The mathematics of the last century worth of experiment design. This is about the classical framing, where you think about designing and running experiments and deciding if a thing is true or not, then go home. There are many elaborations and complications to this approach in the modern world. For example, we examine large numbers of hypothesese at once under multiple testing. It can be considered as part of model selection question, or maybe even made particulary nifty using sparse model selection. Porbably the most interesting family of tests are tests of conditional independence.
But first, let us examine the hoary old history of the small-scale version of this. Probably the least sexy thing in statistics and as such, usually taught by the least interesting professor in the department, or at least one who couldn’t find an interesting enough excuse to get out of it, which is a fair indication. Said professor will then teach it to you as if you were in turn the least interesting student in the school, and so it goes on.
Anyhow, it turns out there are an powerful tools within this idea. be elegant and powerful tool if you can move past block- and combinatorial design stamp collecting. Which few classes do, because it is the easiest way to fill in those long lecture hours. Even if they do move beyond that, they get caught up in a loooong discussion about what P-values mean and whether they prove things.
tl;dr classic statistical tests are linear models where your goal decide if a coefficient should be regarded as non-zero or not. Jonas Kristoffer Lindeløv’s explains this perspective: Common statistical tests are linear models.
Daniel Lakens asks Do You Really Want to Test a Hypothesis?:
The lecture “Do You Really Want to Test a Hypothesis?” aims to explain which question a hypothesis tests asks, and discusses when a hypothesis tests answers a question you are interested in. It is very easy to say what not to do, or to point out what is wrong with statistical tools. Statistical tools are very limited, even under ideal circumstances. It’s more difficult to say what you can do. If you follow my work, you know that this latter question is what I spend my time on. Instead of telling you optional stopping can’t be done because it is p-hacking, I explain how you can do it correctly through sequential analysis. Instead of telling you it is wrong to conclude the absence of an effect from p > 0.05, I explain how to use equivalence testing. Instead of telling you p-values are the devil, I explain how they answer a question you might be interested in when used well. Instead of saying preregistration is redundant, I explain from which philosophy of science preregistration has value. And instead of saying we should abandon hypothesis tests, I try to explain in this video how to use them wisely. This is all part of my ongoing #JustifyEverything educational tour. I think it is a reasonable expectation that researchers should be able to answer at least a simple ‘why’ question if you ask why they use a specific tool, or use a tool in a specific manner.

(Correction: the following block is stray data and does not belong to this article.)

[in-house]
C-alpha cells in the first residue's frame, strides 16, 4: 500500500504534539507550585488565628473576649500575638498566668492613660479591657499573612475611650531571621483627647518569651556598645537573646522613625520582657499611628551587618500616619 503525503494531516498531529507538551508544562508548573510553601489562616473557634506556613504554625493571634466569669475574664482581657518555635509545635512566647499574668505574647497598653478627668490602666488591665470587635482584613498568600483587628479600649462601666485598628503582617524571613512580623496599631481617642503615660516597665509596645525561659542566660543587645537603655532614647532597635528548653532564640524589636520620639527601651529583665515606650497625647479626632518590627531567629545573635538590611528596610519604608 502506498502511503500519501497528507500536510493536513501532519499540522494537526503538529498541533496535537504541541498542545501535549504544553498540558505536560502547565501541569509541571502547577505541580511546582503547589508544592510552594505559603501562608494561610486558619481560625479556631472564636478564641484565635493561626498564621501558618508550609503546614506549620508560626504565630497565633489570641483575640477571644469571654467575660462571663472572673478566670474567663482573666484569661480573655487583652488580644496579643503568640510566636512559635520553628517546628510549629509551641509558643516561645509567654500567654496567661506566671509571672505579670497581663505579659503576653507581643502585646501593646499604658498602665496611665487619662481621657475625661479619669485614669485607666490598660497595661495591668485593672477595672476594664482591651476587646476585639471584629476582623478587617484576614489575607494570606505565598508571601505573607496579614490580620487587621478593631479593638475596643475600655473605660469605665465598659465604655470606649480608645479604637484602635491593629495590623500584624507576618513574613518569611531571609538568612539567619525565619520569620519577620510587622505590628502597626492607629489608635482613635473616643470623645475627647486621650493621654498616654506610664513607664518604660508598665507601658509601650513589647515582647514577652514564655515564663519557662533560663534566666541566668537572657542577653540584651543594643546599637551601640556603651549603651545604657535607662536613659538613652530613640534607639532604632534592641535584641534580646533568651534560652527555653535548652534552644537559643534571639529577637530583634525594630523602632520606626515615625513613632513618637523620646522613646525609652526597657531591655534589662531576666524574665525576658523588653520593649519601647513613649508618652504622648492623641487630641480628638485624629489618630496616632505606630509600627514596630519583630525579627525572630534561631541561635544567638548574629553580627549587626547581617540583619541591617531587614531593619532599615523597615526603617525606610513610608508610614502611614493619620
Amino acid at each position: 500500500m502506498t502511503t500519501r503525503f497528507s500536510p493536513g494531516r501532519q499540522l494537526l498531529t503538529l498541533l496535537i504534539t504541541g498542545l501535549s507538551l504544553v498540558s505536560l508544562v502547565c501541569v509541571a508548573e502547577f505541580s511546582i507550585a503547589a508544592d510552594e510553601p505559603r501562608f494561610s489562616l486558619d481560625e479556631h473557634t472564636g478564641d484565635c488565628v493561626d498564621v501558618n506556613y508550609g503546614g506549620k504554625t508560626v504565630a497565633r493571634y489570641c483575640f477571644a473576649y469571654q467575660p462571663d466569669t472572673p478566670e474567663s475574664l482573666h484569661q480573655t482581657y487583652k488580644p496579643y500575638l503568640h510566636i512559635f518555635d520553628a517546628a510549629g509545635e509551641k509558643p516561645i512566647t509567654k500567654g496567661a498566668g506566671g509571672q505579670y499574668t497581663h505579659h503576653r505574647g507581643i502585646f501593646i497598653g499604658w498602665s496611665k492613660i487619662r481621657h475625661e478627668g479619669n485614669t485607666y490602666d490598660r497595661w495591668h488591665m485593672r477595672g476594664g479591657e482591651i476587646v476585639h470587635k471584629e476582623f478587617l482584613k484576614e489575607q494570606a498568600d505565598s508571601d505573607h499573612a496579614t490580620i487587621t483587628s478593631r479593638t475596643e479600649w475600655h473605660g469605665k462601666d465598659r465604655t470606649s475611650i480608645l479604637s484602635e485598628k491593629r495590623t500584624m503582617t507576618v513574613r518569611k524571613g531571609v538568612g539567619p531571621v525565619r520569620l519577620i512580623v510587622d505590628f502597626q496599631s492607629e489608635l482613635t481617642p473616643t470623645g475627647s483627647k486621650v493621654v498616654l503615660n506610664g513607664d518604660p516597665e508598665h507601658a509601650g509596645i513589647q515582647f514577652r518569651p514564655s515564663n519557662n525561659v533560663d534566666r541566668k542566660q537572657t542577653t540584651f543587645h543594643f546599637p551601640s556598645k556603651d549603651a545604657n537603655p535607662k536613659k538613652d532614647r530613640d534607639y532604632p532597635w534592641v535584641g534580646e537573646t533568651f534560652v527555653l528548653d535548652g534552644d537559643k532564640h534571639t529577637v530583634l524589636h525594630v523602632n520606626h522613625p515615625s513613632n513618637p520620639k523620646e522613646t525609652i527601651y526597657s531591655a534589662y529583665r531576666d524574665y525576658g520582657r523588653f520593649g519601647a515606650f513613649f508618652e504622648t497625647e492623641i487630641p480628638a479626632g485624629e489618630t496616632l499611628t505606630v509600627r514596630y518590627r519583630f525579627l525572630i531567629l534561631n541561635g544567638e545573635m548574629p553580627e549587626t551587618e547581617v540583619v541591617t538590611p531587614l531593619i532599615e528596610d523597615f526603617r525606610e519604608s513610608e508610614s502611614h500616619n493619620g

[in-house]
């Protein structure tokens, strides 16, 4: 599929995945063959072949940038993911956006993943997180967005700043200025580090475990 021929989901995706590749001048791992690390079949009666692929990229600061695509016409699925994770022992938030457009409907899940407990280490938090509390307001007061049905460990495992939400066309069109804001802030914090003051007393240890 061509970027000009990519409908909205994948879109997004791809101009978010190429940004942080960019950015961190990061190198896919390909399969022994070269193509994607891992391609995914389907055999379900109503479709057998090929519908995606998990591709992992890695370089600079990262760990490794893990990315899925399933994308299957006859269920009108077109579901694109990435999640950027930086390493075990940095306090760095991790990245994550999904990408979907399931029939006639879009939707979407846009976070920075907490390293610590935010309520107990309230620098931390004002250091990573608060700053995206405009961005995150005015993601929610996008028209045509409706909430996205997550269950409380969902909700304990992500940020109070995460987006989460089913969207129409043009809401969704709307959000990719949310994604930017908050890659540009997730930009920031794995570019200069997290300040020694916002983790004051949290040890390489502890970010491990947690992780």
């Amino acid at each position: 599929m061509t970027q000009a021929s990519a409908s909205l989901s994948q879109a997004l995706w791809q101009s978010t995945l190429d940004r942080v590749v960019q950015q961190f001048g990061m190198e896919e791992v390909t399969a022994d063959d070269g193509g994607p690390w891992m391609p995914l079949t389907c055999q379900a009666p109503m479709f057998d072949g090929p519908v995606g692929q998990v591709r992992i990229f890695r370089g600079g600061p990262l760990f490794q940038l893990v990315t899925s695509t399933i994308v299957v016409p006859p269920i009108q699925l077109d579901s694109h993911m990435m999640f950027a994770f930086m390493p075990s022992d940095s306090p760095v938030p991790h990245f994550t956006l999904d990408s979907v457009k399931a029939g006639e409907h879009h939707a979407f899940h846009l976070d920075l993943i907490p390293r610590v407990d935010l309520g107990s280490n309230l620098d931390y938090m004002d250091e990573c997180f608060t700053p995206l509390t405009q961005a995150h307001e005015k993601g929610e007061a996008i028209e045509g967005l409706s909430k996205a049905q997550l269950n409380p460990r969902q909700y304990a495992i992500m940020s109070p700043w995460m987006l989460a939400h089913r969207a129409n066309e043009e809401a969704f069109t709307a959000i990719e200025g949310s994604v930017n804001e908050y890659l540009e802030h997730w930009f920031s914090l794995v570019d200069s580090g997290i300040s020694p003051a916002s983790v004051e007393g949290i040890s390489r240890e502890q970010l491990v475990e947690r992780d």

Lucile Lu, Robert Chang and Dmitriy Ryaboy of Twitter have a practical guide to risky testing at scale: Power, minimal detectable effect, and bucket size estimation in A/B tests
(side note: the proportional odds model generalises K-W/WMW. Huh.)
- Multiplicitous – Put A Number On It!
- Experiment power calculator tells you how many data points you need to have and thus whether it is likely you can (dis)prove the thing with the budget you have.
Everything so far has been in a frequentist framing. The entire question of what hypothesist testing is much more likely to be be vacuous in Bayesian settings (although Bayes model selection is a thing). See also Thomas Lumley on a Bayesian t-test which ends up being a kind of bootstrap in an elegant way.
I cannot decide if tea-lang is a passive-aggressive joke or not. It is a compiler for statistical tests.
Tea is a domain specific programming language that automates statistical test selection and execution… Users provide 5 pieces of information:
- the dataset of interest,
- the variables in the dataset they want to analyze,
- the study design (e.g., independent, dependent variables),
- the assumptions they make about the data based on domain knowledge(e.g., a variable is normally distributed), and
- a hypothesis.
Tea then “compiles” these into logical constraints to select valid statistical tests. Tests are considered valid if and only if all the assumptions they make about the data (e.g., normal distribution, equal variance between groups, etc.) hold. Tea then finally executes the valid tests.
Also a useful thing to have; the hypothesis here is kind-of more interesting, along the lines of it-is-unlikely-that-the-model-you-propose-contains-this-data.
Design of experiments